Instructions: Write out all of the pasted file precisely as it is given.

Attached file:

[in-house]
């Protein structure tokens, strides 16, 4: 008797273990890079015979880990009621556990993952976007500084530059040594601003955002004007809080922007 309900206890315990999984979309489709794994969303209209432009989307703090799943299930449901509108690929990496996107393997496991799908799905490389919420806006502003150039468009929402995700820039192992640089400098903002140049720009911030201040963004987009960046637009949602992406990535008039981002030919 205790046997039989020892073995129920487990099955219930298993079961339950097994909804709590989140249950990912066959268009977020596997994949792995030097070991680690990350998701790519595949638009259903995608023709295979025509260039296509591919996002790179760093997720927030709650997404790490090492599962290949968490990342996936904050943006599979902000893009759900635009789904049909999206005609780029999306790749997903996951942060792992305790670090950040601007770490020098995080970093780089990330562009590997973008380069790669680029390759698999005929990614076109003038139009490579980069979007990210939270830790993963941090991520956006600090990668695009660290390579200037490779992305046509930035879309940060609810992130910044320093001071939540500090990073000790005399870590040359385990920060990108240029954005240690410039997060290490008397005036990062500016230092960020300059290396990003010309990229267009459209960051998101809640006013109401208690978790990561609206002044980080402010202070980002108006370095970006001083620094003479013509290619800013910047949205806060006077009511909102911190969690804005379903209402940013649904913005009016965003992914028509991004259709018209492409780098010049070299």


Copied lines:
[in-house]
């Protein structure tokens, strides 16, 4: 008797273990890079015979880990009621556990993952976007500084530059040594601003955002004007809080922007 309900206890315990999984979309489709794994969303209209432009989307703090799943299930449901509108690929990496996107393997496991799908799905490389919420806006502003150039468009929402995700820039192992640089400098903002140049720009911030201040963004987009960046637009949602992406990535008039981002030919 205790046997039989020892073995129920487990099955219930298993079961339950097994909804709590989140249950990912066959268009977020596997994949792995030097070991680690990350998701790519595949638009259903995608023709295979025509260039296509591919996002790179760093997720927030709650997404790490090492599962290949968490990342996936904050943006599979902000893009759900635009789904049909999206005609780029999306790749997903996951942060792992305790670090950040601007770490020098995080970093780089990330562009590997973008380069790669680029390759698999005929990614076109003038139009490579980069979007990210939270830790993963941090991520956006600090990668695009660290390579200037490779992305046509930035879309940060609810992130910044320093001071939540500090990073000790005399870590040359385990920060990108240029954005240690410039997060290490008397005036990062500016230092960020300059290396990003010309990229267009459209960051998101809640006013109401208690978790990561609206002044980080402010202070980002108006370095970006001083620094003479013509290619800013910047949205806060006077009511909102911190969690804005379903209402940013649904913005009016965003992914028509991004259709018209492409780098010049070299």